Submitted to: Journal of Chemical Ecology
Publication Type: Peer Reviewed Journal
Publication Acceptance Date: December 6, 2011
Publication Date: December 28, 2011
Citation: Hay-Roe, M.M., Meagher Jr, R.L., Nagoshi, R.N. 2011. Effects of cyanogenic plants on fitness in two host strains of the fall armyworm (Spodoptera frugiperda). Journal of Chemical Ecology. 37:1314-1322. Interpretive Summary: The fall armyworm (Spodoptera frugiperda) is a pest that attacks various economical important crops in the United States, such as corn, turf grasses, cotton and peanuts. Scientist at the USDA, ARS, Center for Medical Agricultural and Veterinary Entomology in Gainesville, Florida, determined that the insects that attack the corn fields suffered higher mortality when fed ‘Florona’ stargrass, a grass with naturally high cyanide levels, than those insects that attack grasses which are more resistant to cyanide. It may be that Cyanide susceptibility maybe evidence of separate populations that could differ in other ways as well. Understanding these differences will allow better targeting and pest control.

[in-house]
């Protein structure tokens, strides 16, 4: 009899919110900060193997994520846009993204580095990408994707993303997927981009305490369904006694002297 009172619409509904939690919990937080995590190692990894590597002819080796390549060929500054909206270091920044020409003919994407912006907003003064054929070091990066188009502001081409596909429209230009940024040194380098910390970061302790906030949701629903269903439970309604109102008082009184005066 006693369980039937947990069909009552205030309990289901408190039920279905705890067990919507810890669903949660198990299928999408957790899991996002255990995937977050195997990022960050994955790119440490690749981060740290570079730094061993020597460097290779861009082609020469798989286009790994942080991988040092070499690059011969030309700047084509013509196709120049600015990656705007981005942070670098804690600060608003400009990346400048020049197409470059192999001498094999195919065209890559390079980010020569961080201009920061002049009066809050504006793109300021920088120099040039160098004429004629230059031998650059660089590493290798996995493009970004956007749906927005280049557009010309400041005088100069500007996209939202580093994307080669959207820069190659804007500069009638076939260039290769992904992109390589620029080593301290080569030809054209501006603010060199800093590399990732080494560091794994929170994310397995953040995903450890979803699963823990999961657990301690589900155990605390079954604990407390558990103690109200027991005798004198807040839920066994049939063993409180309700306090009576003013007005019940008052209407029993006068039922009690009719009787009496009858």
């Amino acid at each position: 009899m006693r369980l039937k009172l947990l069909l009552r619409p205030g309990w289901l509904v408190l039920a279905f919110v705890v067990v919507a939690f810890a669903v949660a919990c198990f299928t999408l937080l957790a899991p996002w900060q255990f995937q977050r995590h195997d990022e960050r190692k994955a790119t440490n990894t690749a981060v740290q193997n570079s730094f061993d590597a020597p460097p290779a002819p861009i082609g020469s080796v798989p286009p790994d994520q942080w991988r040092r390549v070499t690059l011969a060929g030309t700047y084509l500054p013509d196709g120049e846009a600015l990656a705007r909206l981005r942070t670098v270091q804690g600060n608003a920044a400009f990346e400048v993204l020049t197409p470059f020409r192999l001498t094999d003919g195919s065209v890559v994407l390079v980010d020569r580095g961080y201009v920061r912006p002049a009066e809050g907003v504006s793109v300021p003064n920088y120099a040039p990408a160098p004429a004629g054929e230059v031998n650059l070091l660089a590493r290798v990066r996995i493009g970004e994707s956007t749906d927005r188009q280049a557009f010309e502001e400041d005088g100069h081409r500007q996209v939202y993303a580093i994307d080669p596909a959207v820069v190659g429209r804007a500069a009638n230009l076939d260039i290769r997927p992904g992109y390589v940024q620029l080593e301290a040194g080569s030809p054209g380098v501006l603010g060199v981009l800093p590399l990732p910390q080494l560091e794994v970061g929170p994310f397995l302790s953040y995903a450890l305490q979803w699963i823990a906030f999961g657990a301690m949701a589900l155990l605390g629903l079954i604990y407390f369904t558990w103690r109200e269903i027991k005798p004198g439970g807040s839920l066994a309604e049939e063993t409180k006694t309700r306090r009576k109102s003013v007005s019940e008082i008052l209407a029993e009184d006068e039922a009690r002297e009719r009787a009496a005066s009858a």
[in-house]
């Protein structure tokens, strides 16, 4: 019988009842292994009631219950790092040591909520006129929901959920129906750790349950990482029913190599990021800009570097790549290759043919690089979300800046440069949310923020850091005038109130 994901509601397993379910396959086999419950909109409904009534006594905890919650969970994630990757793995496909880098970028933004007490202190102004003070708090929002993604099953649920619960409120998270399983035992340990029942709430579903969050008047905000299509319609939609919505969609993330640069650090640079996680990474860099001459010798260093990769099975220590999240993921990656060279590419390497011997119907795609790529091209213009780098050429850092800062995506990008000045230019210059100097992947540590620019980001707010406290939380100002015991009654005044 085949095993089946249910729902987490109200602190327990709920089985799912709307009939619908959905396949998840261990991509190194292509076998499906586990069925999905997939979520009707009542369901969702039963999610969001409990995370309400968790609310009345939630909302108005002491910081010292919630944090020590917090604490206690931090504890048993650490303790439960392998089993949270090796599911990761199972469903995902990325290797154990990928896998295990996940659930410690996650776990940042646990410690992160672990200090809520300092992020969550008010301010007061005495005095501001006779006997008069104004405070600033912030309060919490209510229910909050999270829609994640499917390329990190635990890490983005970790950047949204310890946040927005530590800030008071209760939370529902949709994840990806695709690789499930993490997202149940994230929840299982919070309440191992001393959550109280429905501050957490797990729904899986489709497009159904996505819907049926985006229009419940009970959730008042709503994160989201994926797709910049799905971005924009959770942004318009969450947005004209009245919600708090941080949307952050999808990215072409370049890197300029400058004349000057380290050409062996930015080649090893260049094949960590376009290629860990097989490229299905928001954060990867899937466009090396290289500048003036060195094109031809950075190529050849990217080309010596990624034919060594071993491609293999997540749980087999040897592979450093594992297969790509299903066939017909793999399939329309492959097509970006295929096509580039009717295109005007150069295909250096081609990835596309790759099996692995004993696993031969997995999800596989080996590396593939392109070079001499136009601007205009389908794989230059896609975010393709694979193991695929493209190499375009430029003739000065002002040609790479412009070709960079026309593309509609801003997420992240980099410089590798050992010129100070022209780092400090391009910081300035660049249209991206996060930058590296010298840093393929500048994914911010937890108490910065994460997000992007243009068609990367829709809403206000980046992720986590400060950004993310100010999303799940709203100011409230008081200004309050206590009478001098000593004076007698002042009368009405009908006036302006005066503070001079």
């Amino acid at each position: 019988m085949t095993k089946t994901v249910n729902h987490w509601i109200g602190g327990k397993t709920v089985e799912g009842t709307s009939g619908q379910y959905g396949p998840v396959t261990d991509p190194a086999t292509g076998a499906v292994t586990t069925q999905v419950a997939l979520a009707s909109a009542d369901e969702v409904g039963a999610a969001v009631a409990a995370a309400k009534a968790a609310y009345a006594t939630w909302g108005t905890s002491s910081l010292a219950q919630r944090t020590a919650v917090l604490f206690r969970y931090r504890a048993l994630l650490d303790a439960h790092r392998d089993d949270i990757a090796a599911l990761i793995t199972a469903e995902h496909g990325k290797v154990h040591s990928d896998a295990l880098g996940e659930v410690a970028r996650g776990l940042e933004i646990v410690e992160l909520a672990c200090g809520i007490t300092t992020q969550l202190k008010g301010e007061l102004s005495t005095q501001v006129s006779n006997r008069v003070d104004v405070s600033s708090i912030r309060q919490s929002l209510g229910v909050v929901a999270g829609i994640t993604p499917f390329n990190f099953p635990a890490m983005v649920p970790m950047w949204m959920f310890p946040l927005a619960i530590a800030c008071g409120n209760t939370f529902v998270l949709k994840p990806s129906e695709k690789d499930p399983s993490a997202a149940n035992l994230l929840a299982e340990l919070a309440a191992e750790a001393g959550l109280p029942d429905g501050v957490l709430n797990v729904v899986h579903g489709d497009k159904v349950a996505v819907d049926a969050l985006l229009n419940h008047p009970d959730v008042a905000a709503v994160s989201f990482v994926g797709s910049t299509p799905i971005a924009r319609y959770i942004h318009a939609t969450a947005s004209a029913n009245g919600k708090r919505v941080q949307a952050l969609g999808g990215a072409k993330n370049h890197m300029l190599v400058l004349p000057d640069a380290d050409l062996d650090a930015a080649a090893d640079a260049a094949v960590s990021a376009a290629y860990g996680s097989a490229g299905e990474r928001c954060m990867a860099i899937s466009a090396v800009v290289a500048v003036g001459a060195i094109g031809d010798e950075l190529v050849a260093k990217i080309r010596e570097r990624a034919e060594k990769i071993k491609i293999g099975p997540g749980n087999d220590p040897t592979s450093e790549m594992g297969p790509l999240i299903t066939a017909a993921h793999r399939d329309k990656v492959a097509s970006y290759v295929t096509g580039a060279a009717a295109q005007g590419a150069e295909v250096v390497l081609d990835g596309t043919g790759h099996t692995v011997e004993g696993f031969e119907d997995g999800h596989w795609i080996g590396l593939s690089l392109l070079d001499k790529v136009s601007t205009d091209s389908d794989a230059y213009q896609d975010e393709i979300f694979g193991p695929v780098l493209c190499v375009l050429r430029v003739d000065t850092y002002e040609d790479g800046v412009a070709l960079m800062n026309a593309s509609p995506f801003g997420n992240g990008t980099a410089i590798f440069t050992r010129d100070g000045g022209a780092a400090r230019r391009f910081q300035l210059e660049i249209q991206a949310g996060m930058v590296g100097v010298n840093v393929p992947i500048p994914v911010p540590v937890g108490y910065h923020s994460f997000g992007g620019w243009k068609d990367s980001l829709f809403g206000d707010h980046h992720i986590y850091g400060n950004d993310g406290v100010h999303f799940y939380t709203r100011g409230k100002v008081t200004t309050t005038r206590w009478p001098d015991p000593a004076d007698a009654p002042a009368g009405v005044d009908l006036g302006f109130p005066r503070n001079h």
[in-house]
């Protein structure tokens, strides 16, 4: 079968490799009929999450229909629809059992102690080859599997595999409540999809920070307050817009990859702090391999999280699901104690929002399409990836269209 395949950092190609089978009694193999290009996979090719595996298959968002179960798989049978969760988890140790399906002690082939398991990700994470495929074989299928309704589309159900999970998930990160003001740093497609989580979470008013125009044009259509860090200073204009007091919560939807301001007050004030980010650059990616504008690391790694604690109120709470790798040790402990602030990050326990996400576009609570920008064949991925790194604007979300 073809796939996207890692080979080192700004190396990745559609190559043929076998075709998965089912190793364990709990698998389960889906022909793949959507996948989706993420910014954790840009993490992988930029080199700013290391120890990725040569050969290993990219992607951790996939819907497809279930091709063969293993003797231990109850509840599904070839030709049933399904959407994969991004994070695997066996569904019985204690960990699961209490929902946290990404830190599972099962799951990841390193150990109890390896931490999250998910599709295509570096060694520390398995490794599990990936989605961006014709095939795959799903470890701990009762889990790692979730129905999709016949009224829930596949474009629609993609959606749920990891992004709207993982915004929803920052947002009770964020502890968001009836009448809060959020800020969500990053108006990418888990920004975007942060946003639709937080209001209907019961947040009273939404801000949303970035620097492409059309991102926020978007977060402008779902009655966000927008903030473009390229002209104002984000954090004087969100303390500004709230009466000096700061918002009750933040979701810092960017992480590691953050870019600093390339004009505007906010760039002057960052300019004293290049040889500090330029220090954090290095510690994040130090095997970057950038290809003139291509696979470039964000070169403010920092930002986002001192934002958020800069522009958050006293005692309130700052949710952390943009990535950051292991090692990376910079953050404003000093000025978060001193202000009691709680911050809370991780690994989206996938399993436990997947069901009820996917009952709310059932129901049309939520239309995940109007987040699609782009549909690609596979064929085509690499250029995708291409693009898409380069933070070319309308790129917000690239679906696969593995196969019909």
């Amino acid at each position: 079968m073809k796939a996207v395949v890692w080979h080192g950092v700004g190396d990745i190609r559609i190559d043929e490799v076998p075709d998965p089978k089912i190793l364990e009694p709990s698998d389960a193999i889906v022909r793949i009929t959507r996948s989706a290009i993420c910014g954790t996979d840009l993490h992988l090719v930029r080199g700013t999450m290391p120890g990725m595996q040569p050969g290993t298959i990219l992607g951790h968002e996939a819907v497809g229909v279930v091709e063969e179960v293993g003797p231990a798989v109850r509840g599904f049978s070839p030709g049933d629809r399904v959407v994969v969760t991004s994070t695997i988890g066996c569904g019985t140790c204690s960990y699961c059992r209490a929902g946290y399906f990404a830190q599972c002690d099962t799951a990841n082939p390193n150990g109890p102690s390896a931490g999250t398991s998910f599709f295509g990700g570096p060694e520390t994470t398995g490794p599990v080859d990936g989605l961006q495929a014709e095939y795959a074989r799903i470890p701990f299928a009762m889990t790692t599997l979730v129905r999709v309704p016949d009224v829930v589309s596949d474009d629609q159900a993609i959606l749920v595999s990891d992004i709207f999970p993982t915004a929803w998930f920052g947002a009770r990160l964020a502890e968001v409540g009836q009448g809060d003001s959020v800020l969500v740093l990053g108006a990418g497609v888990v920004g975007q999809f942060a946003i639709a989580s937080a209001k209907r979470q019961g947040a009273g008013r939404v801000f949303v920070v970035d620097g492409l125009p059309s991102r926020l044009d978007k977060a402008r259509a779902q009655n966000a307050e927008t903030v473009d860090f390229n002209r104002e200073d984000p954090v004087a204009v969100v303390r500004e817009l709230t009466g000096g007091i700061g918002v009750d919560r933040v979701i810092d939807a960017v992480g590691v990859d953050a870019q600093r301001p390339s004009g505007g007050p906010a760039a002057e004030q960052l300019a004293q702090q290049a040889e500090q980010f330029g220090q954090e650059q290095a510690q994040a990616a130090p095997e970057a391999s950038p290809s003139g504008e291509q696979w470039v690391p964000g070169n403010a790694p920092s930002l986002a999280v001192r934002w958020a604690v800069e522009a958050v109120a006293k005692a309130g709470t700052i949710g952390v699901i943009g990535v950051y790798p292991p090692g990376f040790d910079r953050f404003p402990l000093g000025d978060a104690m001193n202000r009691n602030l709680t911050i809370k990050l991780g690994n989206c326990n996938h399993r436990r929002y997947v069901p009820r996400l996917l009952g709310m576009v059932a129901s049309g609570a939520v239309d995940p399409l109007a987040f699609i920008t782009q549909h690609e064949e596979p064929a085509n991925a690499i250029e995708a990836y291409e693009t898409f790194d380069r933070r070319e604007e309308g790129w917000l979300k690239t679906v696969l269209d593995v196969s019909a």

Technical Abstract: The generalist species fall armyworm, Spodoptera frugiperda (J. E. Smith) is actually composed of two genetic subgroups (host strains) that infest a wide range of host plants, including several of agricultural significance. Currently, little is known about the physiological factors that drive host preference differentiation. This paper describes a feeding study using natural plants and dietary cyanide in an artificial diet. The two host strains differed in their susceptibility to cyanogenic compounds. Larvae of both host strains were fed stargrass (Cynodon nlemfuensis var. nlemfuensis), a grass with naturally high cyanide levels. Corn strain larvae eliminated more cyanide through excreta and experienced higher mortality than when fed corn (low cyanide levels). Rice strain larvae experienced lower mortality than corn strain larvae. A survey of the cyanogen levels in the known plant hosts of fall armyworm is provided and the role of cyanide susceptibility in driving plant host preference is discussed. Cyanide resistance differs between the two strains of the fall armyworm.